Today’s article is one of my all-time favorites. It was originally written by Katherine Kiechel, an undergraduate at Williams College as part of her honors thesis, and could serve as a model for others in its simplicity and ingenuity (the report I’m discussing here was revised and coauthored by her professor, Saul Kassin: “The Social Psychology of False Confessions: Compliance, Internalization, and Confabulation,” Psychological Science, 1996). Some empirical work has been done on false confessions, and at least one example of a genuine false confession has been reported: Paul Ingram, who confessed to the satanic slaughter of new-born babies, was later accused by a psychologist of a bogus crime. Though initially he denied it, eventually he “confessed,” even fabricating new details about the supposed crime.
There are even manuals which advise police on the best way to extract confessions from suspects, which generally involve some level of deceit on the part of the interrogator. Though confessions extracted using threats or physical violence are typically disallowed by the courts, these milder techniques are generally accepted, and result in conviction and prison time for the accused.
However, Kassin and Kiechel were unaware of any experimental study of false confessions. Indeed, a study of false confessions for criminal behavior would probably be unethical, so they devised a task with significantly smaller stakes.
Participants—psychology majors at Williams College who participated for course credit—were told they were taking part in a study of reaction times. They were tested in groups of two, one of which was a confederate. The confederate read a list of letters to the naive participant, who then typed them into a computer as quickly as possible. Before the experiment began, participants were instructed not to hit the Alt key, as this would cause the computer to crash and data to be lost. Sure enough, about one minute into the experiment, the computer did “crash”—without the participant doing anything wrong—and the distraught experimenter rushed into the room and immediately accused them of hitting the Alt key.
Participants were then asked to sign a confession. If they refused, they were asked again. Sixty-nine percent eventually signed. Finally, when they left the experiment room, a second confederate was sitting in the waiting area, apparently ready to participate in the next session. The experimenter told this confederate she’d have to be rescheduled and left the room. To assess if they actually believed their confession, the second confederate asked the participant what happened. Twenty-eight percent of participants expressed belief in their guilt to this stranger, indicating that they had “pressed the wrong key” or something similar.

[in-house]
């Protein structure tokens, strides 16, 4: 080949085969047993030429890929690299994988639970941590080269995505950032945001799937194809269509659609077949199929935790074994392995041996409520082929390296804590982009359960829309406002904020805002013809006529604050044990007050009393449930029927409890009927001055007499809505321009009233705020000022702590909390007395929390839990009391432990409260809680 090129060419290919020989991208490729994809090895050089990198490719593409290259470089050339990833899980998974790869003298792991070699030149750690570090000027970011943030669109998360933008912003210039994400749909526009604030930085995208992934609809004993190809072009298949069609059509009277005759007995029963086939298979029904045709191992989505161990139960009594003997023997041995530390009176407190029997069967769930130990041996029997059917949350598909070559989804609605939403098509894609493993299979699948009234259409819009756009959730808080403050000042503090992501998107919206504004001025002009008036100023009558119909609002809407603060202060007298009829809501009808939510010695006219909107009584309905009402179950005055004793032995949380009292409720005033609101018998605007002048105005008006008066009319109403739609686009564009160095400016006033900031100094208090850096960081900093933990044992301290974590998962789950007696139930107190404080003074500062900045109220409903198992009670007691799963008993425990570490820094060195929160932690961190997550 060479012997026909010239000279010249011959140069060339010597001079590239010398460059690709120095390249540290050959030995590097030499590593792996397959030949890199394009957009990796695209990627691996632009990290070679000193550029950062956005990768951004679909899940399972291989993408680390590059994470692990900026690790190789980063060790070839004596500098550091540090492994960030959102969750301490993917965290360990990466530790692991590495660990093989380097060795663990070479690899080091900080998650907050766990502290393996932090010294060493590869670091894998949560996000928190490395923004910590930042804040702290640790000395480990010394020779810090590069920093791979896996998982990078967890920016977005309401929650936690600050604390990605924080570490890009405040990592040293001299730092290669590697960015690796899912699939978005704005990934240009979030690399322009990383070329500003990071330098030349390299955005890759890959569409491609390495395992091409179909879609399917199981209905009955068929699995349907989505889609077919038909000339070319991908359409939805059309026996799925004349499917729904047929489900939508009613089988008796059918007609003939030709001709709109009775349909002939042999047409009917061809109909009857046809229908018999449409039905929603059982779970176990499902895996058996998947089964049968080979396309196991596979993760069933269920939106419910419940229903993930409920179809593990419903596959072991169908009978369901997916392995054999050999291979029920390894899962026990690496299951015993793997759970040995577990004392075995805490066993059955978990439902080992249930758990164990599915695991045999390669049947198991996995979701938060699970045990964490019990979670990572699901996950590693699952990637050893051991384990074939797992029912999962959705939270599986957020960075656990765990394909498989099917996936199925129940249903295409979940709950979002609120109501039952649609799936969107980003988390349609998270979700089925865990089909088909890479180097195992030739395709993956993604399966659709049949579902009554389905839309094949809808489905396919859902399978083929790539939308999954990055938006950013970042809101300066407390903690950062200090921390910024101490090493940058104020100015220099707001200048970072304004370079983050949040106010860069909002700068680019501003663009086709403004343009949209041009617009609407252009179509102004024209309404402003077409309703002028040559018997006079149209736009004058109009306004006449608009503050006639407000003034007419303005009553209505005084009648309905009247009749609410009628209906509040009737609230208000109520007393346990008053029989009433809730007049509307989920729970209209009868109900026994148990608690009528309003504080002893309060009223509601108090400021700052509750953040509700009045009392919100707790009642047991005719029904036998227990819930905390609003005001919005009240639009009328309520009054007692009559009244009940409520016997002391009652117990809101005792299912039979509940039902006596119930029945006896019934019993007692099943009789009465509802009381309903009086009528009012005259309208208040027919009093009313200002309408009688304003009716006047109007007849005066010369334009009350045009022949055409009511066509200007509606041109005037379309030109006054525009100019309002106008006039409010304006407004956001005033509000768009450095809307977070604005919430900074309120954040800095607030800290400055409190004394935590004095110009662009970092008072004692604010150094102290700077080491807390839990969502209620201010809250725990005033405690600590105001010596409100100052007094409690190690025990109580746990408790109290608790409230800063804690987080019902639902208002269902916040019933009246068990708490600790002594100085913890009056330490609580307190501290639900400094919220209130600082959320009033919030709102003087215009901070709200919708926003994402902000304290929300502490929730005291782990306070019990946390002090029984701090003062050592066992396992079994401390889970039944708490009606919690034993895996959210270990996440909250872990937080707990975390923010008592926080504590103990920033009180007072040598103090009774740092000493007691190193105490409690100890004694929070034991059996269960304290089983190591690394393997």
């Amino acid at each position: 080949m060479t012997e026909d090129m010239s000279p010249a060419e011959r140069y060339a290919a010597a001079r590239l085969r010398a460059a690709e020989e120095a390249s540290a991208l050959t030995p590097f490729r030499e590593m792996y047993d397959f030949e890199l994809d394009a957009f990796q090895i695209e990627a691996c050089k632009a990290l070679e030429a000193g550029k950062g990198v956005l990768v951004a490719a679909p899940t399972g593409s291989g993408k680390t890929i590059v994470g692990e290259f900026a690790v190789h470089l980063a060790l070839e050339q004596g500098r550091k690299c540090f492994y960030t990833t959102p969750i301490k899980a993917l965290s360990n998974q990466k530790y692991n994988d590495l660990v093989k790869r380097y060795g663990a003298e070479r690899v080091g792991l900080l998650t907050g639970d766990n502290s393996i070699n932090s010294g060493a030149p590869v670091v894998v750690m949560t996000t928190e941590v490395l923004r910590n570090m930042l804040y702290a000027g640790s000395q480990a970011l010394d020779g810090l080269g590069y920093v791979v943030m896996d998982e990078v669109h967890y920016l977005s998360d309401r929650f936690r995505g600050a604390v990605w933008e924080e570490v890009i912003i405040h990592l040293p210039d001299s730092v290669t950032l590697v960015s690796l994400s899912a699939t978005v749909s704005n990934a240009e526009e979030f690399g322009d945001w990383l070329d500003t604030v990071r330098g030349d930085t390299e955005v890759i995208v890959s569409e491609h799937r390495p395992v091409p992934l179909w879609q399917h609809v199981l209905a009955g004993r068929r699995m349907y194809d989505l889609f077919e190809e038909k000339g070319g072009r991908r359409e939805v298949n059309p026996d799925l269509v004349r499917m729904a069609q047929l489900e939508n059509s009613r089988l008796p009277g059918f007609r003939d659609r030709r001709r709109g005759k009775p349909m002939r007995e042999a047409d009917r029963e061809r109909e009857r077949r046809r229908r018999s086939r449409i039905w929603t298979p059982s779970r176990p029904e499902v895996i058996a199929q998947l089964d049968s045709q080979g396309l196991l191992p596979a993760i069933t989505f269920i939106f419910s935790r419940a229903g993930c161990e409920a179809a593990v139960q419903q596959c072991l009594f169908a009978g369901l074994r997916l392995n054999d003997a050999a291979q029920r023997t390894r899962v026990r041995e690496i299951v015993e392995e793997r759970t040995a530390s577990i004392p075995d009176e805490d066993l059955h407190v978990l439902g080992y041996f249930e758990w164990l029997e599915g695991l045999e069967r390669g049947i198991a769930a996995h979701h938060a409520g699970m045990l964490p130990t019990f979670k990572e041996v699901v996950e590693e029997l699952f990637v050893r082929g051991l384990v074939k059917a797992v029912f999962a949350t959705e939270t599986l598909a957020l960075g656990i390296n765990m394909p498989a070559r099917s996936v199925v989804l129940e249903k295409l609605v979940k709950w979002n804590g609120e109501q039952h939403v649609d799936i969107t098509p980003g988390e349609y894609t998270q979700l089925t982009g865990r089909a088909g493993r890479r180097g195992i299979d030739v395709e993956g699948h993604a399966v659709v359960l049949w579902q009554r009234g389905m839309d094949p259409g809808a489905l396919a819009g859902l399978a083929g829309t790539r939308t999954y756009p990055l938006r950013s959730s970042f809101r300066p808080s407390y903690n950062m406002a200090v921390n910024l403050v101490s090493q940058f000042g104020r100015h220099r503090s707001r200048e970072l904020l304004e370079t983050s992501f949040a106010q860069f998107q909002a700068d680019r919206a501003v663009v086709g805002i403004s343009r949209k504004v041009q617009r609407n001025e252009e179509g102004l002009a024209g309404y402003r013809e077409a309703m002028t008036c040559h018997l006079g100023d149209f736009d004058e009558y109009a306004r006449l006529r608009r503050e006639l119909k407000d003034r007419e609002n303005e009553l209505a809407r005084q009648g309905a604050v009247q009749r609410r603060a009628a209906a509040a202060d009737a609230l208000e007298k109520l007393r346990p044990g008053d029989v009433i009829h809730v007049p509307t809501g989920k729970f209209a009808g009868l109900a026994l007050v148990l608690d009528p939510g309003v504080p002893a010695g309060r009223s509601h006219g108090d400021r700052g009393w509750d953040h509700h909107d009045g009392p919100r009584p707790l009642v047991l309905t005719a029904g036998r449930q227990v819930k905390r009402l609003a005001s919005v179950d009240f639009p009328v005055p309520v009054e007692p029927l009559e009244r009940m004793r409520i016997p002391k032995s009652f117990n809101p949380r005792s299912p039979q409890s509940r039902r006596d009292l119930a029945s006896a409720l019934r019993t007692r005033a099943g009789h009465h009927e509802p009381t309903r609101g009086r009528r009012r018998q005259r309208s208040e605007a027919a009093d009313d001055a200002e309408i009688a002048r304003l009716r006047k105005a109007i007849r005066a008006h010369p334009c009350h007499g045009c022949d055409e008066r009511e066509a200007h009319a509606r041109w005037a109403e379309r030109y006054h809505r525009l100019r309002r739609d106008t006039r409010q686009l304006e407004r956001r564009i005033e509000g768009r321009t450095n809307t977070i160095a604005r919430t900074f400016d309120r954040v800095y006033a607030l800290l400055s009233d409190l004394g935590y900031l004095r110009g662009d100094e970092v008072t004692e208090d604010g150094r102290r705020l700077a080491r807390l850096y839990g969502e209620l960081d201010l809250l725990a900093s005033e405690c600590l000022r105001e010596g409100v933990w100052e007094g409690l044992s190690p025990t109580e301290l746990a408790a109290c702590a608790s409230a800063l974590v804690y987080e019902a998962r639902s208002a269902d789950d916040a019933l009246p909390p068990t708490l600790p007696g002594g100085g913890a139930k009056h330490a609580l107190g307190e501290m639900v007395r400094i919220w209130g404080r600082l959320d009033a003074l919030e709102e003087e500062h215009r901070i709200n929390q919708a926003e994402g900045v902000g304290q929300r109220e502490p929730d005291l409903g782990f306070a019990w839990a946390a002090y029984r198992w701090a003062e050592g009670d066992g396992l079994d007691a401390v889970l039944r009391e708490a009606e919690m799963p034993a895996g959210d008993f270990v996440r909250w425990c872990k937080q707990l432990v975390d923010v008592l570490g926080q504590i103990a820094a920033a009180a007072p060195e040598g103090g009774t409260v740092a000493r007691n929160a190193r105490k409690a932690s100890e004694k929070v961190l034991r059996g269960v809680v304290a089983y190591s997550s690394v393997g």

Finally, the experimenter brought the participant back to the original room and asked them to re-enact the mishap. This was done to see if people would confabulate, or invent, details supporting their confession. Nine percent of them did.
Kassin and Kiechel varied the conditions of the experiment in four ways. First, they made the reaction time task either slow and relaxed or fast and frenzied by using a metronome to time the letter-reading task (they had established earlier that a pace of 43 letters a minute was easy, but 67 was difficult). Second, they either had the confederate corroborate by falsely saying that she had seen the participant press the Alt key or truthfully say that she did not notice anything. This chart of results shows that these circumstances affect the results significantly:
The difference between having a corroborating witness or not was quite astounding. While 35 percent of those in the slow/no witness condition signed a confession, 100 percent of the fast/witness condition did. Even under the fast/no witness condition, only 12 percent internalized belief in their guilt by admitting it to the second confederate. Most shocking of all is the fact that in the fast/witness condition, 65 percent internalized their guilt, and 35 percent confabulated evidence. Since these are conditions that are quite similar—and possibly less extreme—to those advised in police handbooks for obtaining confessions, the rates of internalization and confabulation are strikingly high.
In a 2004 article in Psychological Science in the Public Interest, Saul Kassin and Gisli Gudjonsson report on follow-up research to the Kassin/Kiechel 1996 study, in which participants were told of punishments for confessing ranging from fines to 10 hours of free labor to repair the error. Despite these negative consequences, the researchers found similar effects. However, another follow-up found a much lower rate of confession when the key was the Esc key, a less plausible key to strike accidently.